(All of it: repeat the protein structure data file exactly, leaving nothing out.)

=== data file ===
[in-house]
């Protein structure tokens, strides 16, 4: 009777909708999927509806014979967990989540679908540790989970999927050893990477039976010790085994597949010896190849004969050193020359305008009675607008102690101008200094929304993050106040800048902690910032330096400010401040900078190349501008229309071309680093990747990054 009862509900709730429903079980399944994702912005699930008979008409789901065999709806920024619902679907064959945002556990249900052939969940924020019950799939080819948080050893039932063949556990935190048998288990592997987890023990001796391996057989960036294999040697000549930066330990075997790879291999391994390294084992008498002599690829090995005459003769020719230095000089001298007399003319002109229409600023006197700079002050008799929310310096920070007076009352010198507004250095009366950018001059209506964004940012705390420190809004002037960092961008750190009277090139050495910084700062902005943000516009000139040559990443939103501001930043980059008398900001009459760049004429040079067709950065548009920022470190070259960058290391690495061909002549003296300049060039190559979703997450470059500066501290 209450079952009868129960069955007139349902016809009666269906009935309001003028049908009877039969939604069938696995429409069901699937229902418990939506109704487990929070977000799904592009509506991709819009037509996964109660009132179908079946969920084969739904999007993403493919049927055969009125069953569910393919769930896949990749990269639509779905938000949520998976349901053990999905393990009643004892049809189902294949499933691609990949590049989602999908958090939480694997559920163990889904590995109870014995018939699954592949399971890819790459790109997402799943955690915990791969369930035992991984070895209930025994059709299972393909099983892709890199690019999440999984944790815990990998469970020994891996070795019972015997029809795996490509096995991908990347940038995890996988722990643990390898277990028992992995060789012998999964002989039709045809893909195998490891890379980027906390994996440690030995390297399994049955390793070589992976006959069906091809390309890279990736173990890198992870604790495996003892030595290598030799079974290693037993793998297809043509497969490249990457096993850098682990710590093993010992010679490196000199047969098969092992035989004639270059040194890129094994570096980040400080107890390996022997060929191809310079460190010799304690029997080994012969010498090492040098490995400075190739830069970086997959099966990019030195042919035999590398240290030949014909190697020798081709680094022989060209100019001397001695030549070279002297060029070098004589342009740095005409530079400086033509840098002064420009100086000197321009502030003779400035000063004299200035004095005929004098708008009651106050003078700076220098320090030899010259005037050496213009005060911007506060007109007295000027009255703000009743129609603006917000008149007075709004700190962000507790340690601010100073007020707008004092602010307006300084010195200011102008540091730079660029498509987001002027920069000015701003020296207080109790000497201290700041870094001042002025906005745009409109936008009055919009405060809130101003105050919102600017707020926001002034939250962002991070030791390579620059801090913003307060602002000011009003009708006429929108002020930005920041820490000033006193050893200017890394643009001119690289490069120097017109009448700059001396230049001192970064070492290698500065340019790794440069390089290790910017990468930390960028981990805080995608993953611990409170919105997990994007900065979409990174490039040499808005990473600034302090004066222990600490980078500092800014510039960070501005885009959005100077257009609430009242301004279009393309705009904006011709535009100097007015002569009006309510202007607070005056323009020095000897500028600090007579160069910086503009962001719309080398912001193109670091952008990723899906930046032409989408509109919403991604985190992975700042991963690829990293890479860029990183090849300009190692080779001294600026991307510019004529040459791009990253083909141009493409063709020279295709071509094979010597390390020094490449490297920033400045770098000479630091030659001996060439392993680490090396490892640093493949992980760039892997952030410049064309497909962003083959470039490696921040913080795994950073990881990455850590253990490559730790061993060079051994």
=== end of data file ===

[in-house]
């Protein structure tokens, strides 16, 4: 009777909708999927509806014979967990989540679908540790989970999927050893990477039976010790085994597949010896190849004969050193020359305008009675607008102690101008200094929304993050106040800048902690910032330096400010401040900078190349501008229309071309680093990747990054 009862509900709730429903079980399944994702912005699930008979008409789901065999709806920024619902679907064959945002556990249900052939969940924020019950799939080819948080050893039932063949556990935190048998288990592997987890023990001796391996057989960036294999040697000549930066330990075997790879291999391994390294084992008498002599690829090995005459003769020719230095000089001298007399003319002109229409600023006197700079002050008799929310310096920070007076009352010198507004250095009366950018001059209506964004940012705390420190809004002037960092961008750190009277090139050495910084700062902005943000516009000139040559990443939103501001930043980059008398900001009459760049004429040079067709950065548009920022470190070259960058290391690495061909002549003296300049060039190559979703997450470059500066501290 209450079952009868129960069955007139349902016809009666269906009935309001003028049908009877039969939604069938696995429409069901699937229902418990939506109704487990929070977000799904592009509506991709819009037509996964109660009132179908079946969920084969739904999007993403493919049927055969009125069953569910393919769930896949990749990269639509779905938000949520998976349901053990999905393990009643004892049809189902294949499933691609990949590049989602999908958090939480694997559920163990889904590995109870014995018939699954592949399971890819790459790109997402799943955690915990791969369930035992991984070895209930025994059709299972393909099983892709890199690019999440999984944790815990990998469970020994891996070795019972015997029809795996490509096995991908990347940038995890996988722990643990390898277990028992992995060789012998999964002989039709045809893909195998490891890379980027906390994996440690030995390297399994049955390793070589992976006959069906091809390309890279990736173990890198992870604790495996003892030595290598030799079974290693037993793998297809043509497969490249990457096993850098682990710590093993010992010679490196000199047969098969092992035989004639270059040194890129094994570096980040400080107890390996022997060929191809310079460190010799304690029997080994012969010498090492040098490995400075190739830069970086997959099966990019030195042919035999590398240290030949014909190697020798081709680094022989060209100019001397001695030549070279002297060029070098004589342009740095005409530079400086033509840098002064420009100086000197321009502030003779400035000063004299200035004095005929004098708008009651106050003078700076220098320090030899010259005037050496213009005060911007506060007109007295000027009255703000009743129609603006917000008149007075709004700190962000507790340690601010100073007020707008004092602010307006300084010195200011102008540091730079660029498509987001002027920069000015701003020296207080109790000497201290700041870094001042002025906005745009409109936008009055919009405060809130101003105050919102600017707020926001002034939250962002991070030791390579620059801090913003307060602002000011009003009708006429929108002020930005920041820490000033006193050893200017890394643009001119690289490069120097017109009448700059001396230049001192970064070492290698500065340019790794440069390089290790910017990468930390960028981990805080995608993953611990409170919105997990994007900065979409990174490039040499808005990473600034302090004066222990600490980078500092800014510039960070501005885009959005100077257009609430009242301004279009393309705009904006011709535009100097007015002569009006309510202007607070005056323009020095000897500028600090007579160069910086503009962001719309080398912001193109670091952008990723899906930046032409989408509109919403991604985190992975700042991963690829990293890479860029990183090849300009190692080779001294600026991307510019004529040459791009990253083909141009493409063709020279295709071509094979010597390390020094490449490297920033400045770098000479630091030659001996060439392993680490090396490892640093493949992980760039892997952030410049064309497909962003083959470039490696921040913080795994950073990881990455850590253990490559730790061993060079051994």